Not forgotten: The children of prisoners

Old St. Thomas’ Anglican Church in St. John’s is a hub for the Angel Tree Christmas program in Newfoundland. Photo: Courtesy of St. Thomas’ Anglican Church
Old St. Thomas’ Anglican Church in St. John’s is a hub for the Angel Tree Christmas program in Newfoundland. Photo: Courtesy of St. Thomas’ Anglican Church
By on December 21, 2012

Locked away in Her Majesty’s Penitentiary in St. John’s, NL, a inmate tells his prison chaplain, the Rev. John Paul Westin: “I’d like to be able have my little guy sitting on my lap and be hugging him at Christmas. Angel Tree is as close as I get to doing that.”

Angel Tree is an international and interdenominational program of Prison Fellowship International, originally based in Washington, D.C., that makes sure the children of prison inmates get personalized gifts from their incarcerated parents. Prison Fellowship Canada (prisonfellowship.ca) is based in Toronto.

In the summer 2007, after attending the International Convocation of Prison fellowship in Toronto, Westin and his wife, Carolyn, brought back the Angel Tree idea to the pastoral care committee at the penitentiary. With everyone in favour, the program started up at Christmas 2007. Carolyn is now Angel Tree director for Newfoundland.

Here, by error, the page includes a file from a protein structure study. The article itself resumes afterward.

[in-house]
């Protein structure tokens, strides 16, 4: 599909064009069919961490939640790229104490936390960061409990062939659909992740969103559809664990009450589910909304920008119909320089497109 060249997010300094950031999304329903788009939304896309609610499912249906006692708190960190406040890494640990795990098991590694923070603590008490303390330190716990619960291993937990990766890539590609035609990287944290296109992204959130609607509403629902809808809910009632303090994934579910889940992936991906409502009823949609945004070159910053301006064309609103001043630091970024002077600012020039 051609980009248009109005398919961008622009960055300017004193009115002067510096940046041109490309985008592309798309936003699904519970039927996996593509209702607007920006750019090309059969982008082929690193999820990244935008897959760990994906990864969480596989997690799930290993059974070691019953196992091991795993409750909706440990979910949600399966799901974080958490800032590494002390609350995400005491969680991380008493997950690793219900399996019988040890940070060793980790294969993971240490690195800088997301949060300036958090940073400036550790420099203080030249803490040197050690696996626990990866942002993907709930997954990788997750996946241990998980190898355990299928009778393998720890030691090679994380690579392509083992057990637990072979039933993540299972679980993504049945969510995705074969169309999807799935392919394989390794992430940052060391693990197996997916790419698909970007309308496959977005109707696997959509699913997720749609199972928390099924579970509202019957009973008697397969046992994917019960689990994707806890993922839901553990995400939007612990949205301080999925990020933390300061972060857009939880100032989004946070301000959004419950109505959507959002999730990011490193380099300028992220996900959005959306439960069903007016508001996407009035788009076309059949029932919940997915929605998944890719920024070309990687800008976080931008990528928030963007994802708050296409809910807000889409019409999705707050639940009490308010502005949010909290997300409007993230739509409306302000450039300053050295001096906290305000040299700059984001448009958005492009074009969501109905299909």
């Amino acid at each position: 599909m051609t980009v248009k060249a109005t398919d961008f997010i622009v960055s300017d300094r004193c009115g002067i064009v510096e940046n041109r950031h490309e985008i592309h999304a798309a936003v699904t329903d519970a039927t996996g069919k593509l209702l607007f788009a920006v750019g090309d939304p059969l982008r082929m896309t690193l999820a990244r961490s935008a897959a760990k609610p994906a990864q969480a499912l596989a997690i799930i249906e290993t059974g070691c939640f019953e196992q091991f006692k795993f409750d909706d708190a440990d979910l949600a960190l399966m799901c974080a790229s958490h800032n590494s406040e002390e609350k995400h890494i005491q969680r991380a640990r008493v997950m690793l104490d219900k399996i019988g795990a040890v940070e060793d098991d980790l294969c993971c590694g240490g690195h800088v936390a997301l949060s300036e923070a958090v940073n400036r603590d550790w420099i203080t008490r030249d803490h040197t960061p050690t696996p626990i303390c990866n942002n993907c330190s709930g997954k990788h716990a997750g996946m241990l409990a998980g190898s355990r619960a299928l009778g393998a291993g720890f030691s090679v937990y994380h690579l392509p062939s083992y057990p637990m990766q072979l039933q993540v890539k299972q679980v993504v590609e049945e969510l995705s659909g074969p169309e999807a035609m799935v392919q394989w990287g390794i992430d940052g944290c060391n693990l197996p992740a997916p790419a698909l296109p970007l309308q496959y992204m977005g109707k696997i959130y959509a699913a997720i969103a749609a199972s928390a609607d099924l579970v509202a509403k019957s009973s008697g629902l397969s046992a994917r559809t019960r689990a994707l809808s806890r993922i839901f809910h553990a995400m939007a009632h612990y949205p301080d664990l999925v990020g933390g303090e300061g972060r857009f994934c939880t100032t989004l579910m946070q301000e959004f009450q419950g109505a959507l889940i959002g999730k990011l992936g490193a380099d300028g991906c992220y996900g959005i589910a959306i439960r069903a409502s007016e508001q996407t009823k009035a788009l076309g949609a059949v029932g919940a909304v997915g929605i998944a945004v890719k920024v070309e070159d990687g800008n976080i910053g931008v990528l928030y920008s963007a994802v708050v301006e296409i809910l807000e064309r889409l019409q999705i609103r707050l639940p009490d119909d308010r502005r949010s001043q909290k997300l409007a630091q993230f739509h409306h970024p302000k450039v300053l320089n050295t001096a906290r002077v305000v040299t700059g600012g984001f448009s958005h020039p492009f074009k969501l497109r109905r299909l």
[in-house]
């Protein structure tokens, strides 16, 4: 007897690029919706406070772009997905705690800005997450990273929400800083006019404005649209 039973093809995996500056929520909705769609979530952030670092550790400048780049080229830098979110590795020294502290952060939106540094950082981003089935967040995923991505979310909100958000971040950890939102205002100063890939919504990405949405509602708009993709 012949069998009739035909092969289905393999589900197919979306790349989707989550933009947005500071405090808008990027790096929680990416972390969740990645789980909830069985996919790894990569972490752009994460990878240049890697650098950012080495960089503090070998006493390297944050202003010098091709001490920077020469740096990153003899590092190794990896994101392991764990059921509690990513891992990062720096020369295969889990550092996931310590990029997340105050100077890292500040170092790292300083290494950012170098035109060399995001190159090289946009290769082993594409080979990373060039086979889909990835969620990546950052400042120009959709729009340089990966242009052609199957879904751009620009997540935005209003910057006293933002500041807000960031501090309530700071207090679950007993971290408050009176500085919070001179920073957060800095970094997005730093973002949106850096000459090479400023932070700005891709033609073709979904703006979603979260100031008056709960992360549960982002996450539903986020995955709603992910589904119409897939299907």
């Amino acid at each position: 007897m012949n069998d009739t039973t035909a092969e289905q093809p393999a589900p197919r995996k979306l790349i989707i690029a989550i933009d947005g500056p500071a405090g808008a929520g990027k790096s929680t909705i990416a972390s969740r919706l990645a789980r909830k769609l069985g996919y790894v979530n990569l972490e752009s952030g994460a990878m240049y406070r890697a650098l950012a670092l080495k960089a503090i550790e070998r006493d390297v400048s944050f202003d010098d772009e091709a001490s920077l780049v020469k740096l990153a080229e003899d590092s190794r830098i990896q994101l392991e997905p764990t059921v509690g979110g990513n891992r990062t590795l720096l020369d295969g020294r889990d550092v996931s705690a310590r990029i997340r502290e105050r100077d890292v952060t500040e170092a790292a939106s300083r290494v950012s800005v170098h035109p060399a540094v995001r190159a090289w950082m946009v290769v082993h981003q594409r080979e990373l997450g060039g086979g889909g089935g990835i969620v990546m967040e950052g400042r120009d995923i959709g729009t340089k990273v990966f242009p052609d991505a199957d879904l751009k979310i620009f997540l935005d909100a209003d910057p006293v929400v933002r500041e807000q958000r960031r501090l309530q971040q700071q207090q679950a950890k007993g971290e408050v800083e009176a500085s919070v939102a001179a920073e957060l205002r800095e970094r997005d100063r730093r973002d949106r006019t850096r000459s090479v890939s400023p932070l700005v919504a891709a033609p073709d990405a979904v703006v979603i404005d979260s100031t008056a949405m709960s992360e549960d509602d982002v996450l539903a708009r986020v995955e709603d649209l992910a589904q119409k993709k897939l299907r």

In addition to his prison chaplaincy, Westin is rector of St. Thomas’ Anglican Church in St. John’s. Established in 1836 as an old garrison church, St. Thomas’s is The Rock’s oldest continuously used Anglican church building.

As Westin explains, prison chaplains all across Canada offer the Angel Tree Christmas program to inmates. “Those with children under age 18 are entitled to fill out forms suggesting gifts up to a value of $30 each. They write personal messages that are transferred to cards to their children.” The gift requests go out to local churches and individual volunteers in the inmates’ hometowns. Gifts are purchased and hand-delivered to the kids at their caregivers’ in the names of the incarcerated parents. “It’s a lovely program,” Westin says.

At his facility this year, Angel Tree is helping 41 male inmates with a total of 67 children. “The Salvation Army takes care of the women’s facility in Clarenville,” says Westin. Across Canada, the program serves about 20,000 children.

“The children of prisoners are at very high risk of becoming incarcerated themselves some day,” says Westin, “and this is one way of trying to divert them through positive experiences before they get into trouble.”

 

 

 

Related Posts

Author

  • Diana Swift

    Diana Swift is an award-winning writer and editor with 30 years’ experience in newspaper and magazine editing and production. In January 2011, she joined the Anglican Journal as a contributing editor.

Skip to content